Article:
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Good times for C-27J, but C-17 and A400M remain in doldrums

The military transport sector has been dominated this year by Alenia Aeronautica's victory in the US Air Force/Army Joint Cargo Aircraft competition with the C-27J Spartan, continued uncertainty over the long-term prospects for Boeing's C-17 production line, and consistently bad news related to the Airbus Military A400M project.

Alenia North America's receipt of the $2 billion, 78-aircraft JCA deal with L-3 Communications and Boeing has survived an appeal to the US Government Accountability Office from Raytheon, which had offered EADS Casa's C-295. The confirmation gives the Spartan a competitive edge over its long-time rival, which has this year secured orders for an additional seven C-295s plus five options from Chile, Poland and Spain.

Boeing continues to garner support from within US Congress to build additional C-17s for the USAF beyond its current commitment for 190 of the strategic transports, but production uncertainty has failed to create an expected late export rush for the type. The UK earlier this year ordered a sixth example, but NATO has yet to sign for its planned pooled fleet of four.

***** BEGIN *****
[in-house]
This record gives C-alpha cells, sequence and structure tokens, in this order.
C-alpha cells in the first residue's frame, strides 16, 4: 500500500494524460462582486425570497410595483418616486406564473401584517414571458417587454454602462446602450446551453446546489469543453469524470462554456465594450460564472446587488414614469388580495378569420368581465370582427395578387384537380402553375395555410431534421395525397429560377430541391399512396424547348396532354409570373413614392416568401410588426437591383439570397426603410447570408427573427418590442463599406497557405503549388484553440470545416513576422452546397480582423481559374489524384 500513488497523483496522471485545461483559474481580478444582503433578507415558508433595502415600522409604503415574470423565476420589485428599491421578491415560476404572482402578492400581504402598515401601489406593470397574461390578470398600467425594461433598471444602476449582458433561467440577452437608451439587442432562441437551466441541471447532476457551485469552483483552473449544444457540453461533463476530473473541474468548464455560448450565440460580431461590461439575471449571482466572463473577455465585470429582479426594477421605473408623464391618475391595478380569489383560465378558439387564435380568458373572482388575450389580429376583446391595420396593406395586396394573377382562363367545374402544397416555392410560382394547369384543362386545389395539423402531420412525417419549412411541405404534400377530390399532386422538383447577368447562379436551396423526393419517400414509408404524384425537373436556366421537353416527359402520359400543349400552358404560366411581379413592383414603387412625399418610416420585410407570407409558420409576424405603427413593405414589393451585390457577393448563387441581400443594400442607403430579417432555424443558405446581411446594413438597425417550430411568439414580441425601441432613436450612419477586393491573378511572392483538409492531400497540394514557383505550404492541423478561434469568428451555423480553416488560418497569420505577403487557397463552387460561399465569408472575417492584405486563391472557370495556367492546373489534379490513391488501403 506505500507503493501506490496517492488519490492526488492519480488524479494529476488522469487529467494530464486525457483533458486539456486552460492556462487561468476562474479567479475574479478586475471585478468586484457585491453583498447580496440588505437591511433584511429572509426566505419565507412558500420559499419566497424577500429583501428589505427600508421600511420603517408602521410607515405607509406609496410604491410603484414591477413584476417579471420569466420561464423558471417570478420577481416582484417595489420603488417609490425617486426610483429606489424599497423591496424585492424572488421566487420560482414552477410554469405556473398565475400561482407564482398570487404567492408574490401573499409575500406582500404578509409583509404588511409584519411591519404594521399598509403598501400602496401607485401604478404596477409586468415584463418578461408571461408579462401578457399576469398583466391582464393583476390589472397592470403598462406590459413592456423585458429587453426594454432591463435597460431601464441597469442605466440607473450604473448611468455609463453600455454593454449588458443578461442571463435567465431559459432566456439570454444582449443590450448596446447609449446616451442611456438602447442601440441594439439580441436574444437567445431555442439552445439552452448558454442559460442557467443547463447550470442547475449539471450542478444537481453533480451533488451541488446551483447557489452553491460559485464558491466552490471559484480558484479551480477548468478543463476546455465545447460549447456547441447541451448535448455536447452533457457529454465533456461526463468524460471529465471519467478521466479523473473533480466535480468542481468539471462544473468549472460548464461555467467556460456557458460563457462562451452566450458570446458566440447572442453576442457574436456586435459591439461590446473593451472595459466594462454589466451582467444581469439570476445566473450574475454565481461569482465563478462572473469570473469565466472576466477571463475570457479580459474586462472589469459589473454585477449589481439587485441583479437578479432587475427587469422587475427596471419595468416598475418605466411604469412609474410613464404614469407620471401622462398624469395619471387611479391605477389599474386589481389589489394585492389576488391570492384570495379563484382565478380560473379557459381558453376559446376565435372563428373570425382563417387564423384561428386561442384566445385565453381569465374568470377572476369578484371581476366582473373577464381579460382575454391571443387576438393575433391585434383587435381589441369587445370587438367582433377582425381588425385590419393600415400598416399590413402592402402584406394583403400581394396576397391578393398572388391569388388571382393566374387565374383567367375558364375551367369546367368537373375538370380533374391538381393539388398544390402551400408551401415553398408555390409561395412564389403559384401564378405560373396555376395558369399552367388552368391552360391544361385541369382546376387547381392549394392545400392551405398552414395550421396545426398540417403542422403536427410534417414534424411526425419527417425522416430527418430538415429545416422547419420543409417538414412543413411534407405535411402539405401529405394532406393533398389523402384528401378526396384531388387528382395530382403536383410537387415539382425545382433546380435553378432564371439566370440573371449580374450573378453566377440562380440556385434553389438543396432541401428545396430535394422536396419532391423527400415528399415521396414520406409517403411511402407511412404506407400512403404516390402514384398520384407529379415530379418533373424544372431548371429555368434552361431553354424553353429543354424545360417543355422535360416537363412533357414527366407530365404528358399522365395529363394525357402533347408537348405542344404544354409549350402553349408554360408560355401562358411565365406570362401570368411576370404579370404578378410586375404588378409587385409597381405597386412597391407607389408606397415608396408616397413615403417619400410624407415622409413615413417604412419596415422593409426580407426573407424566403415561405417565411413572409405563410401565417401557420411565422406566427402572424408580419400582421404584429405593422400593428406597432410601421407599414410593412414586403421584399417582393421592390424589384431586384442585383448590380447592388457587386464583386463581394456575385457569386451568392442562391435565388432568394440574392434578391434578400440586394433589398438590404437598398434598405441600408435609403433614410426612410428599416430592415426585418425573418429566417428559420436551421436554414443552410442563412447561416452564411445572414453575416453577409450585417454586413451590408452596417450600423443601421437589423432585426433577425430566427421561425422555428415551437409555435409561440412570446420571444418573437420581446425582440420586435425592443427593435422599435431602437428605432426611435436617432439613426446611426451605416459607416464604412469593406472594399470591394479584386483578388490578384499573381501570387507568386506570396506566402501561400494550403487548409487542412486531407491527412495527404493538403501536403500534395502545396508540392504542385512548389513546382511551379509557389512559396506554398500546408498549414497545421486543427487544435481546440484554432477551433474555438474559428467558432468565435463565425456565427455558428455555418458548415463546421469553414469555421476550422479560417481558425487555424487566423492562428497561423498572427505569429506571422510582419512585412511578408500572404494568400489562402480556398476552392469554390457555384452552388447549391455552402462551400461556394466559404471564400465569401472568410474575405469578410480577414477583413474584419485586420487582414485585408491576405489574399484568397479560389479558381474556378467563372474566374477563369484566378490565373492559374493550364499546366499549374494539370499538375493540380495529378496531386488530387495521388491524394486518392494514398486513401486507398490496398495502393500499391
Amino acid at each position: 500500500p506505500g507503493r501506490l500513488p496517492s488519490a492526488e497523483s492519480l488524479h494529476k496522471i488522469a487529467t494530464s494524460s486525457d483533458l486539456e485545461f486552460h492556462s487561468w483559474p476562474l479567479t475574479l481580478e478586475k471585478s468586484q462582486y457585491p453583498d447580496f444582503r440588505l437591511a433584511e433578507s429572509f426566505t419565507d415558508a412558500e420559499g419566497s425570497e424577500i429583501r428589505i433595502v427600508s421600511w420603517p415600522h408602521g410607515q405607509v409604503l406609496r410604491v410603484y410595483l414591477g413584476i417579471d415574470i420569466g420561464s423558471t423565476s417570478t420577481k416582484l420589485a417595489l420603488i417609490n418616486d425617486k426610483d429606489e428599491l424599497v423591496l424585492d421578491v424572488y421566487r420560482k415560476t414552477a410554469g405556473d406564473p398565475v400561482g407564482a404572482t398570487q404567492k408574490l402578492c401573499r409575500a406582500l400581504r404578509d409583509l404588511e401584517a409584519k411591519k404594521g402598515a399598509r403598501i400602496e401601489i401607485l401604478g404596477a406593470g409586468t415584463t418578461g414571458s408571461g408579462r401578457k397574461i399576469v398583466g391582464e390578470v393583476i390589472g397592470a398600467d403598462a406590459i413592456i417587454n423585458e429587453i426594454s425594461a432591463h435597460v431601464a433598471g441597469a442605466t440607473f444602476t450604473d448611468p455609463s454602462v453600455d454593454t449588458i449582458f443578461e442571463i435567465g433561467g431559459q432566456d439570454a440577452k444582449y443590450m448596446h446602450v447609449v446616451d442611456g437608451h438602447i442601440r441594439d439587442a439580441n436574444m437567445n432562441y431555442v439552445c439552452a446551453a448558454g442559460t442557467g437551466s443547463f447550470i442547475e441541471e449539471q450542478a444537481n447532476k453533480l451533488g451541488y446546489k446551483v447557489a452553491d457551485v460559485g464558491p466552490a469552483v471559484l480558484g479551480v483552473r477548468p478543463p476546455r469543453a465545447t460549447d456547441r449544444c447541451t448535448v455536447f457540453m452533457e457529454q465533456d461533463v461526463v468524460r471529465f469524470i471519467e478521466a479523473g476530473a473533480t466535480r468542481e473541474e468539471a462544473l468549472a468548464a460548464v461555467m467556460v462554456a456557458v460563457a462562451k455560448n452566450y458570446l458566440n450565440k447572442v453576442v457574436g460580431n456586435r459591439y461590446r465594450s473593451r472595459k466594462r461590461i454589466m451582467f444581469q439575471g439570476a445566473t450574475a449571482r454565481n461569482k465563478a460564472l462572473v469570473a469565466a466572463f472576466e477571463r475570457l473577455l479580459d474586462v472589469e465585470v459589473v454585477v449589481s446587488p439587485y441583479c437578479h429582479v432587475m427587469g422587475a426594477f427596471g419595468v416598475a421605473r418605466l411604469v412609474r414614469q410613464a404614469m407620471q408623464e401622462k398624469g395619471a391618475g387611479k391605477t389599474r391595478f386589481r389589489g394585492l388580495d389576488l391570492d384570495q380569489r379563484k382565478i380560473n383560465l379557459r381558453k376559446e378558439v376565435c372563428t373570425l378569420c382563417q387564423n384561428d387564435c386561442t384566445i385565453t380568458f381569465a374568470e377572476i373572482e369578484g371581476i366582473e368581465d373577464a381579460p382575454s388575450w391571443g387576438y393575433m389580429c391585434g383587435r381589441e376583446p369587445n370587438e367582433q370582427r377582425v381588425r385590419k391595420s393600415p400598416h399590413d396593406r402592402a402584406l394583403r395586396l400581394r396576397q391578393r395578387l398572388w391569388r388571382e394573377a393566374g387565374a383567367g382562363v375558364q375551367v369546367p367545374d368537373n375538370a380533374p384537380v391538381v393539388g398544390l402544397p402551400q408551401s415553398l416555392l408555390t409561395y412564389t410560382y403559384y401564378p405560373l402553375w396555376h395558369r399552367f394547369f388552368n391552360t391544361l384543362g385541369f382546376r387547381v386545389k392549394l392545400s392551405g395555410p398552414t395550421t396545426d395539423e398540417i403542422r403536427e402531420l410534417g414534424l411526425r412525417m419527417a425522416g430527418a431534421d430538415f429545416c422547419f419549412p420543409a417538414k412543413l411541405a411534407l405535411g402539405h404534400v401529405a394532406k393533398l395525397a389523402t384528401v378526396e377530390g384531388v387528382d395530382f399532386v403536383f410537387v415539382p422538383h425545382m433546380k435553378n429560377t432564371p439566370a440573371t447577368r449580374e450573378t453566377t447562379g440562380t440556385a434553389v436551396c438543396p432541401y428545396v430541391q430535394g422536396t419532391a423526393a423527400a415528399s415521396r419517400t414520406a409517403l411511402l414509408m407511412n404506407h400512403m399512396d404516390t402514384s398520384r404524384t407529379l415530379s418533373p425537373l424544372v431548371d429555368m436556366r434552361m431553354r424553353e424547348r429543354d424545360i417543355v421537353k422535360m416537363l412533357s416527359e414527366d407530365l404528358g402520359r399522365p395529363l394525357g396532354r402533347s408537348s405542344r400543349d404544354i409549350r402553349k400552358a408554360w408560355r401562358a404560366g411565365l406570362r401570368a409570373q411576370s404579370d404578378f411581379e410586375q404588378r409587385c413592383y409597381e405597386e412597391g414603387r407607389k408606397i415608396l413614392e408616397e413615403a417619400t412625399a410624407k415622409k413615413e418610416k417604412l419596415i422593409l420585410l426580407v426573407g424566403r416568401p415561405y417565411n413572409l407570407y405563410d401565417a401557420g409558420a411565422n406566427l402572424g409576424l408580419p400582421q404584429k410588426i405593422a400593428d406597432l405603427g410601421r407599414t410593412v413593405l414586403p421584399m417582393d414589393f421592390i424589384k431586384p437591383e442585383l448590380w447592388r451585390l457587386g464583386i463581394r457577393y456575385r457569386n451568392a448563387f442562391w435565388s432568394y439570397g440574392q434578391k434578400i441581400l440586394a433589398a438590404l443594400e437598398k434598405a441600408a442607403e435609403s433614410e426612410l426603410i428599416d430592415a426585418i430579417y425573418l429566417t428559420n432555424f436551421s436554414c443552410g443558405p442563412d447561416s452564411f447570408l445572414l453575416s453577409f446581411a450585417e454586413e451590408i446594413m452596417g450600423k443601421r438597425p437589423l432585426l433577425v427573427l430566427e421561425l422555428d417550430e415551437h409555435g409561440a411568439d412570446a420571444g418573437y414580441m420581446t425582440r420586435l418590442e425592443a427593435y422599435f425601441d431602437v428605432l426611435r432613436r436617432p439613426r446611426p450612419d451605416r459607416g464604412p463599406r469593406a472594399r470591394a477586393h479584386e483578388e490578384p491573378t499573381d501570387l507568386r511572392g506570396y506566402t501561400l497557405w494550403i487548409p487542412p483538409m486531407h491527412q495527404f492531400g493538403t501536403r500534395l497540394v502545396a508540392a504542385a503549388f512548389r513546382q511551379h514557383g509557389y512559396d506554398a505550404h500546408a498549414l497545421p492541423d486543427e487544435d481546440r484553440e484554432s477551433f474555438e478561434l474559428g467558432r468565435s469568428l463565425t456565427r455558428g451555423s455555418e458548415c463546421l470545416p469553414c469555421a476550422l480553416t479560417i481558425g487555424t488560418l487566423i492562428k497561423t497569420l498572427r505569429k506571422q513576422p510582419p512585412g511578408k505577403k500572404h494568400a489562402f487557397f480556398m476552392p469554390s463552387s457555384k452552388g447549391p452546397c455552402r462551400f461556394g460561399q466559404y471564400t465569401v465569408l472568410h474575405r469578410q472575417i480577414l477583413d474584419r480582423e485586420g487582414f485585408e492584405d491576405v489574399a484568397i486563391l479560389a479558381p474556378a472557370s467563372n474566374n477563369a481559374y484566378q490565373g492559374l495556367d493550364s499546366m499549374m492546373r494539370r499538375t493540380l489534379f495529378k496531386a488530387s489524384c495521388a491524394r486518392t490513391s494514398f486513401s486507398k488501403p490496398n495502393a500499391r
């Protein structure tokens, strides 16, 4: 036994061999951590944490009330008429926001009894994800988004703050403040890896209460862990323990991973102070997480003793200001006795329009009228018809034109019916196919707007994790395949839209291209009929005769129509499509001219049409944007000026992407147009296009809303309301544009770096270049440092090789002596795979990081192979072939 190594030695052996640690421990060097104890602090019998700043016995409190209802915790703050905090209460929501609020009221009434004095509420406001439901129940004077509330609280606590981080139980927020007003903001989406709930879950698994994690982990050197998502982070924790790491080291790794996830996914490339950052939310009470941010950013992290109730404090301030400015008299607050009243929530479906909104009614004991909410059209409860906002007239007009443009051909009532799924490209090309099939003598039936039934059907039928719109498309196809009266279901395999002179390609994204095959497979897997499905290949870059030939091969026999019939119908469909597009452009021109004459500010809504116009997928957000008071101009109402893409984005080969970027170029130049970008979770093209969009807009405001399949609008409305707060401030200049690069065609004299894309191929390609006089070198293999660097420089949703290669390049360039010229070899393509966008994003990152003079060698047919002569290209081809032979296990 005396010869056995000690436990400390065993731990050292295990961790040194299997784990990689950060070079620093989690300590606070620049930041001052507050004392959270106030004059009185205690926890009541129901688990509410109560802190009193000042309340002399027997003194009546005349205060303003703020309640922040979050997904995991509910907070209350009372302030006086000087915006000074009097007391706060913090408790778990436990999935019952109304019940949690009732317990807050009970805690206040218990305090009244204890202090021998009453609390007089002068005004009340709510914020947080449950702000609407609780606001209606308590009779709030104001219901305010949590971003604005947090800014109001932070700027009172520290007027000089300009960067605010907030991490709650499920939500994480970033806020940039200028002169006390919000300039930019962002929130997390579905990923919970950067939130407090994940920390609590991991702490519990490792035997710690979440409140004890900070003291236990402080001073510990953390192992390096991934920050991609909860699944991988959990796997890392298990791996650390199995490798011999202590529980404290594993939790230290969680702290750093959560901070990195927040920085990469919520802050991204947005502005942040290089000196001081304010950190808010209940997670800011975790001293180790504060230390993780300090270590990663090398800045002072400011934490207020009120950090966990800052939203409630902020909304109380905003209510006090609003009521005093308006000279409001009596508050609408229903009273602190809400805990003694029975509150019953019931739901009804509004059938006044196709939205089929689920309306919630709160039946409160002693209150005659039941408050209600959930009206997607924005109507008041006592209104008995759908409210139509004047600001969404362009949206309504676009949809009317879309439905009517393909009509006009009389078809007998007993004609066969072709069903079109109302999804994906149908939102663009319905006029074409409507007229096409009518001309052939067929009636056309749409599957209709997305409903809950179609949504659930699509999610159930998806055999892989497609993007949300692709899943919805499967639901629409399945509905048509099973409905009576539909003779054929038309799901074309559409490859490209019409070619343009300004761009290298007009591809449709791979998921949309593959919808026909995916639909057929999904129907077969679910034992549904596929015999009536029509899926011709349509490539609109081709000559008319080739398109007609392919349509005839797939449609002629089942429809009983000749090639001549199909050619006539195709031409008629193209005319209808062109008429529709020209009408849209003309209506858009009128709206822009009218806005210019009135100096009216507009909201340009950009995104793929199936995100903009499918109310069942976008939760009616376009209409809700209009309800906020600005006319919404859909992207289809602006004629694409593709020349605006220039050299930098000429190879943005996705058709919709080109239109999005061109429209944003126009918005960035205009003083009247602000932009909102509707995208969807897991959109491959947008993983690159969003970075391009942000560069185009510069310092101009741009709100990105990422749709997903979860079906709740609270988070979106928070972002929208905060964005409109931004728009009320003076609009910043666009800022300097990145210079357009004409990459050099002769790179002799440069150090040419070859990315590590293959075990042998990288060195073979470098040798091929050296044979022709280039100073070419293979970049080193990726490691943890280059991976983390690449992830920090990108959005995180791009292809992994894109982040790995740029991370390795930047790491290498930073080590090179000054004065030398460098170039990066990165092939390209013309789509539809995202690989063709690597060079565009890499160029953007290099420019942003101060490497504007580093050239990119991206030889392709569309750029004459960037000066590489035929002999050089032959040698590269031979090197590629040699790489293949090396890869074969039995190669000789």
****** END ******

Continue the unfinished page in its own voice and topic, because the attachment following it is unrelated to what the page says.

The A400M has suffered the same development woes as its commercial stablemate the Airbus A380 this year, and in mid-November was the cause of an almost €1.4 billion ($2 billion) charge for EADS, which had the previous month confirmed a delivery delay of up to one year for the military transport, largely linked to problems with its Europrop International TP400-D6 engines.

Chile has already opted against waiting for the A400M, and while no major competitions have been missed because of the delay, any continuation of the recent project turmoil will hurt export prospects, which could include the USA.

Lockheed Martin has meanwhile secured a fresh export deal to supply four C-130Js to Norway from early 2008, and India has shown interest in a six-aircraft deal worth $1 billion. Lockheed recently proposed a new multi-year procurement deal to the US Department of Defense, which if accepted would assist future exports of the type.

New players are also looking to break the military transport dominance of Boeing, EADS and Lockheed, with Brazil's Embraer working on a rival to the C-130 dubbed the C-390. The concept is understood to have attracted interest from several nations and the Brazilian postal service.

 

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